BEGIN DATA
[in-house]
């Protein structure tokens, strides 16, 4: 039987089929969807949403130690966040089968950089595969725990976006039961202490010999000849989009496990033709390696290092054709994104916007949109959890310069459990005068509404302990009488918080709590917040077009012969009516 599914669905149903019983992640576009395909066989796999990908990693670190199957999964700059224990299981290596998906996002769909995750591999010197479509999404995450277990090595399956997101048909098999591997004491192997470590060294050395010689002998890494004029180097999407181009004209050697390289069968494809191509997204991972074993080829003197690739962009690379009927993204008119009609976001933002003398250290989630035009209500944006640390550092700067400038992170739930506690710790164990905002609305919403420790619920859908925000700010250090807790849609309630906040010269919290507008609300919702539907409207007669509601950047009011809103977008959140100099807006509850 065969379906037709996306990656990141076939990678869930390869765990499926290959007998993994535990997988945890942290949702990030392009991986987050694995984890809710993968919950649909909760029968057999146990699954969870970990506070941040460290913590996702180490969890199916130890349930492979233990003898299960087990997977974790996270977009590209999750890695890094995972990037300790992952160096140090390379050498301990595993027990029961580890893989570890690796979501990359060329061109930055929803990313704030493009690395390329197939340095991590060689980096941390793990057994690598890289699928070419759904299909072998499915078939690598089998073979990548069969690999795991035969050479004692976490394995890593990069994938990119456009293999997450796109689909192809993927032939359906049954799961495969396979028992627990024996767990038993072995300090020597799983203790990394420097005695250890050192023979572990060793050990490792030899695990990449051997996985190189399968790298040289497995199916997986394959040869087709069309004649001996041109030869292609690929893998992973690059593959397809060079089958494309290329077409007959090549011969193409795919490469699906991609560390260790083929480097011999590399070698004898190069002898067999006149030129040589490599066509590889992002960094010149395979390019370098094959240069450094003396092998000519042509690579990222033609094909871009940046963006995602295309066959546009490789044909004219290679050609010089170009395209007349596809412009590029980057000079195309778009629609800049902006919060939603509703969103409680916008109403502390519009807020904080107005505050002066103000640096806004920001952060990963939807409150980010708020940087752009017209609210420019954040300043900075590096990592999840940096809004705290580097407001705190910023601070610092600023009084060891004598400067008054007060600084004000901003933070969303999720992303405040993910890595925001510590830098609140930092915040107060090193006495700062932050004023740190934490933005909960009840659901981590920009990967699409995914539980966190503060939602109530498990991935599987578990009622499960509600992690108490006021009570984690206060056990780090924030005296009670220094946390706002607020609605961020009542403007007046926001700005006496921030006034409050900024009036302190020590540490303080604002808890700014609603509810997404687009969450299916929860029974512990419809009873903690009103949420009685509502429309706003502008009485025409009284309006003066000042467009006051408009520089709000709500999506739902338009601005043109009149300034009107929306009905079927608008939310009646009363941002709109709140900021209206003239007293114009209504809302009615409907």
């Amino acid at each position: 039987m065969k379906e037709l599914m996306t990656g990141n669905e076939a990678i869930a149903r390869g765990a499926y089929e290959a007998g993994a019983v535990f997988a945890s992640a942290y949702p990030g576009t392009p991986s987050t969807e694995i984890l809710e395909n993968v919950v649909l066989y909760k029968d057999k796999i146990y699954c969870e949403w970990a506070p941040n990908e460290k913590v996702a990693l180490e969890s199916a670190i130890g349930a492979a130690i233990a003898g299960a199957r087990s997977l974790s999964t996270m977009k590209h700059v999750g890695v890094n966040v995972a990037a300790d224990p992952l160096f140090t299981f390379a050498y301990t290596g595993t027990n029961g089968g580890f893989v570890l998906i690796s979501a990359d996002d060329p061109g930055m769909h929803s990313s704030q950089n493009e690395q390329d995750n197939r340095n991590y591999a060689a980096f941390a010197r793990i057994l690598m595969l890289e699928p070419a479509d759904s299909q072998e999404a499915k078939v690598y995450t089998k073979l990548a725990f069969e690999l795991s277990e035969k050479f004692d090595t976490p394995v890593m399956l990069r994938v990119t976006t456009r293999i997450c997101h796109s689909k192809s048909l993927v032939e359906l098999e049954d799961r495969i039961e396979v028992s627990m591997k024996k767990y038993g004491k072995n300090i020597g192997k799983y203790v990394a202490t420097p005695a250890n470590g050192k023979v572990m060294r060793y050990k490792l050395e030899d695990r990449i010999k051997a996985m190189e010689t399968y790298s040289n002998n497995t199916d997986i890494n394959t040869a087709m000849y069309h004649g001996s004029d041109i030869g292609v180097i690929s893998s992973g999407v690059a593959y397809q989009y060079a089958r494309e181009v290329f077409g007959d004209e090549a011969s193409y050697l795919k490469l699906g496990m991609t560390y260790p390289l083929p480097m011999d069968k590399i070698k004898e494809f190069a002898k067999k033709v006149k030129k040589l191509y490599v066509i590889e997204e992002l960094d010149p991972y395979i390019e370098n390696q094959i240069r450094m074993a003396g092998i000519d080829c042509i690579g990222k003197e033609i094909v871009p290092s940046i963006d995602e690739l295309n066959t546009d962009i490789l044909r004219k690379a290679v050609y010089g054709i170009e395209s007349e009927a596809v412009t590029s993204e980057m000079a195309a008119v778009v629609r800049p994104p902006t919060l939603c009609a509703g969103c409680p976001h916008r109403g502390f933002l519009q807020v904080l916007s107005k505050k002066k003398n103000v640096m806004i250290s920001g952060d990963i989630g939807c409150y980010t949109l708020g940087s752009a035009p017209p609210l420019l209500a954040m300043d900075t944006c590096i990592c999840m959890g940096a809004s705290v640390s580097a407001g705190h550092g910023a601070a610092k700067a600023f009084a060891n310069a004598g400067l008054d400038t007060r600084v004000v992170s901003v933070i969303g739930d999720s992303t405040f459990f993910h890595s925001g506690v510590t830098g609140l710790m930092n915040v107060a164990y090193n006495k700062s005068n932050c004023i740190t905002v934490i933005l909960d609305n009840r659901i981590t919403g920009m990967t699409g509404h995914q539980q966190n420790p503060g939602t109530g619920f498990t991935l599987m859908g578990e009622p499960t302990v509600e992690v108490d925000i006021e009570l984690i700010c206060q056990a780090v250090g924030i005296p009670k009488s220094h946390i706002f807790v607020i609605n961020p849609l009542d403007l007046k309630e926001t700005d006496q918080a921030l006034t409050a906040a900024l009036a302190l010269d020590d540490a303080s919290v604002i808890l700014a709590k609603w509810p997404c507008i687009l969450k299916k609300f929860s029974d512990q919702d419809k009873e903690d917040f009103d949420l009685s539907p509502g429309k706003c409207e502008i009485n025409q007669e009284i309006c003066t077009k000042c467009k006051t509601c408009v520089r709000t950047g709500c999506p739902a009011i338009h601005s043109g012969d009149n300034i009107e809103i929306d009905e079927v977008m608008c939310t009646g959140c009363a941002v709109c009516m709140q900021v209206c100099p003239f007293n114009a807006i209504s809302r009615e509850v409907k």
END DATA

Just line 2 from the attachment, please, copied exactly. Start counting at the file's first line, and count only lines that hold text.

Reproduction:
């Protein structure tokens, strides 16, 4: 039987089929969807949403130690966040089968950089595969725990976006039961202490010999000849989009496990033709390696290092054709994104916007949109959890310069459990005068509404302990009488918080709590917040077009012969009516 599914669905149903019983992640576009395909066989796999990908990693670190199957999964700059224990299981290596998906996002769909995750591999010197479509999404995450277990090595399956997101048909098999591997004491192997470590060294050395010689002998890494004029180097999407181009004209050697390289069968494809191509997204991972074993080829003197690739962009690379009927993204008119009609976001933002003398250290989630035009209500944006640390550092700067400038992170739930506690710790164990905002609305919403420790619920859908925000700010250090807790849609309630906040010269919290507008609300919702539907409207007669509601950047009011809103977008959140100099807006509850 065969379906037709996306990656990141076939990678869930390869765990499926290959007998993994535990997988945890942290949702990030392009991986987050694995984890809710993968919950649909909760029968057999146990699954969870970990506070941040460290913590996702180490969890199916130890349930492979233990003898299960087990997977974790996270977009590209999750890695890094995972990037300790992952160096140090390379050498301990595993027990029961580890893989570890690796979501990359060329061109930055929803990313704030493009690395390329197939340095991590060689980096941390793990057994690598890289699928070419759904299909072998499915078939690598089998073979990548069969690999795991035969050479004692976490394995890593990069994938990119456009293999997450796109689909192809993927032939359906049954799961495969396979028992627990024996767990038993072995300090020597799983203790990394420097005695250890050192023979572990060793050990490792030899695990990449051997996985190189399968790298040289497995199916997986394959040869087709069309004649001996041109030869292609690929893998992973690059593959397809060079089958494309290329077409007959090549011969193409795919490469699906991609560390260790083929480097011999590399070698004898190069002898067999006149030129040589490599066509590889992002960094010149395979390019370098094959240069450094003396092998000519042509690579990222033609094909871009940046963006995602295309066959546009490789044909004219290679050609010089170009395209007349596809412009590029980057000079195309778009629609800049902006919060939603509703969103409680916008109403502390519009807020904080107005505050002066103000640096806004920001952060990963939807409150980010708020940087752009017209609210420019954040300043900075590096990592999840940096809004705290580097407001705190910023601070610092600023009084060891004598400067008054007060600084004000901003933070969303999720992303405040993910890595925001510590830098609140930092915040107060090193006495700062932050004023740190934490933005909960009840659901981590920009990967699409995914539980966190503060939602109530498990991935599987578990009622499960509600992690108490006021009570984690206060056990780090924030005296009670220094946390706002607020609605961020009542403007007046926001700005006496921030006034409050900024009036302190020590540490303080604002808890700014609603509810997404687009969450299916929860029974512990419809009873903690009103949420009685509502429309706003502008009485025409009284309006003066000042467009006051408009520089709000709500999506739902338009601005043109009149300034009107929306009905079927608008939310009646009363941002709109709140900021209206003239007293114009209504809302009615409907």